Abstract : GPR43 (also known as FFAR2 or FFA2) is a G-protein-coupled receptor primarily expressed in immune cells, enteroendocrine cells and adipocytes that recognizes short-chain fatty acids, such as acetate, propionate, and butyrate, likely to be implicated in innate immunity and host energy homeostasis. Activated GPR43 suppresses the cAMP level and induces Ca2+ flux via coupling to Gαi and Gαq families, respectively. Additionally, GPR43 is reported to facilitate phosphorylation of ERK through G-protein-dependent pathways and interacts with β-arrestin 2 to inhibit NF-κB signaling. However, other G-protein-dependent and independent signaling pathways involving GPR43 remain to be established. Here, we have demonstrated that GPR43 augments Rho GTPase signaling. Acetate and a synthetic agonist effectively activated RhoA and stabilized YAP/TAZ transcriptional coactivators through interactions of GPR43 with Gαq/11 and Gα12/13. Acetate-induced nuclear accumulation of YAP was blocked by a GPR43-specific inverse agonist. The target genes induced by YAP/TAZ were further regulated by GPR43. Moreover, in THP-1–derived M1-like macrophage cells, the Rho-YAP/TAZ pathway was activated by acetate and a synthetic agonist. Our collective findings suggest that GPR43 acts as a mediator of the Rho-YAP/TAZ pathway.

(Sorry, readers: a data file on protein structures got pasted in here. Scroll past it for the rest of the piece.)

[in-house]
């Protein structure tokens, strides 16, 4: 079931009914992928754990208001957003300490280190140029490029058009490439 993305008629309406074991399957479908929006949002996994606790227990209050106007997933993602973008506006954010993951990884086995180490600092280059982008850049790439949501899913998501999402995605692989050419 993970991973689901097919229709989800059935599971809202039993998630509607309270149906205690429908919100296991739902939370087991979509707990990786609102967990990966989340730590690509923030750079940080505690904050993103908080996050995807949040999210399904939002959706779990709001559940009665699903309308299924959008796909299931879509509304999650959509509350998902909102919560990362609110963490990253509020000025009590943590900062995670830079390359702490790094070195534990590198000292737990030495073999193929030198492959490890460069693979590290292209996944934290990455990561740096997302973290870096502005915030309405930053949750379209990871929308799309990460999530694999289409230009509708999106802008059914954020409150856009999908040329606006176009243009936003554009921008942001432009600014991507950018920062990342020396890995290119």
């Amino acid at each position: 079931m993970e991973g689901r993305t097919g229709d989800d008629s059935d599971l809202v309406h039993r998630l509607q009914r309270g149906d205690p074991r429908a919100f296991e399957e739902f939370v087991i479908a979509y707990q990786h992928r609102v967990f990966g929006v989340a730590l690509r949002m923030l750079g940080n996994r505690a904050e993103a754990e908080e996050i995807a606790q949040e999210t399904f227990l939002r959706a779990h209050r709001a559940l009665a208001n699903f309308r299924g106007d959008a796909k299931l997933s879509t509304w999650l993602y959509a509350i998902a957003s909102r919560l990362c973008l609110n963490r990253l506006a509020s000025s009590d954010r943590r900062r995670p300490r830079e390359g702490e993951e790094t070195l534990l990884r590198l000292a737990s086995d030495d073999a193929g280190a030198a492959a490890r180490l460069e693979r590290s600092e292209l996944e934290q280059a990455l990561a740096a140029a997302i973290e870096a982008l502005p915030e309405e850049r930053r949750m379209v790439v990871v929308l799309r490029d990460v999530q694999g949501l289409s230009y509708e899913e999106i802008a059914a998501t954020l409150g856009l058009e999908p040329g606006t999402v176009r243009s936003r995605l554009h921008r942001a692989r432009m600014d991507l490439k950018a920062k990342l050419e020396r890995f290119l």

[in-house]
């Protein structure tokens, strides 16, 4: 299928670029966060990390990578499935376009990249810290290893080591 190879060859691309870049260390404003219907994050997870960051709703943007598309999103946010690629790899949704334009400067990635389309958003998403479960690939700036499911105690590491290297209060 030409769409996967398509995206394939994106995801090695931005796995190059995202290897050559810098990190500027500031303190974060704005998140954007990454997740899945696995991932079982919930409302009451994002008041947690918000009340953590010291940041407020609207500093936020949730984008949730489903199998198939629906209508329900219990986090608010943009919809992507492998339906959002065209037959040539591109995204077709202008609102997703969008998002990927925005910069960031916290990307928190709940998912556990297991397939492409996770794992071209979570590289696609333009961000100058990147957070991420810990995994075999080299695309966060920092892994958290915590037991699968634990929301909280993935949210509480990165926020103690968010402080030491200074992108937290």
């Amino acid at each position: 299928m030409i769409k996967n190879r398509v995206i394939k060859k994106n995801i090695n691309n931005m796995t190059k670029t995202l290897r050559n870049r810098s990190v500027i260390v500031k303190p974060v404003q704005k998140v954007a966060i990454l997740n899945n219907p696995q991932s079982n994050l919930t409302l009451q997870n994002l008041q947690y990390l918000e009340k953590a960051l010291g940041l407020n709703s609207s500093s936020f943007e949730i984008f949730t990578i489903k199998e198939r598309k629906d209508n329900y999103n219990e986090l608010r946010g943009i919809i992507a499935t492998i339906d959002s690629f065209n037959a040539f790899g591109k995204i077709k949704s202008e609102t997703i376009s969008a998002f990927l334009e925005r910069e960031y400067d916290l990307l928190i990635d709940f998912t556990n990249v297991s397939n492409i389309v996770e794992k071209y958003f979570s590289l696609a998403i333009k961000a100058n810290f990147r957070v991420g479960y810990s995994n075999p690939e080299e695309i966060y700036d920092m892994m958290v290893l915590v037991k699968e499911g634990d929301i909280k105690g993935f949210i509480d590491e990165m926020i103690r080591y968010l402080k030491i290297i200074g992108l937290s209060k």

Abstract : Ubiquitin D (UBD) is highly upregulated in many cancers, and plays a pivotal role in the pathophysiological processes of cancers. However, its roles and underlying mechanisms in oral squamous cell carcinoma (OSCC) are still unclear. In the present study, we investigated the role of UBD in patients with OSCC. Quantitative real-time polymerase chain reaction and Western blot were used to measure the expression of UBD in OSCC tissues. Immunohistochemistry assay was used to detect the differential expressions of UBD in 244 OSCC patients and 32 cases of normal oral mucosae. In addition, CCK-8, colony formation, wound healing and Transwell assays were performed to evaluate the effect of UBD on the cell proliferation, migration, and invasion in OSCC. Furthermore, a xenograft tumor model was established to verify the role of UBD on tumor formation in vivo. We found that UBD was upregulated in human OSCC tissues and cell lines and was associated with clinical and pathological features of patients. Moreover, the overexpression of UBD promoted the proliferation, migration and invasion of OSCC cells; however, the knockdown of UBD exerted the opposite effects. In this study, our results also suggested that UBD promoted OSCC progression through NF-κB signaling. Our findings indicated that UBD played a critical role in OSCC and may serve as a prognostic biomarker and potential therapeutic target for OSCC treatment.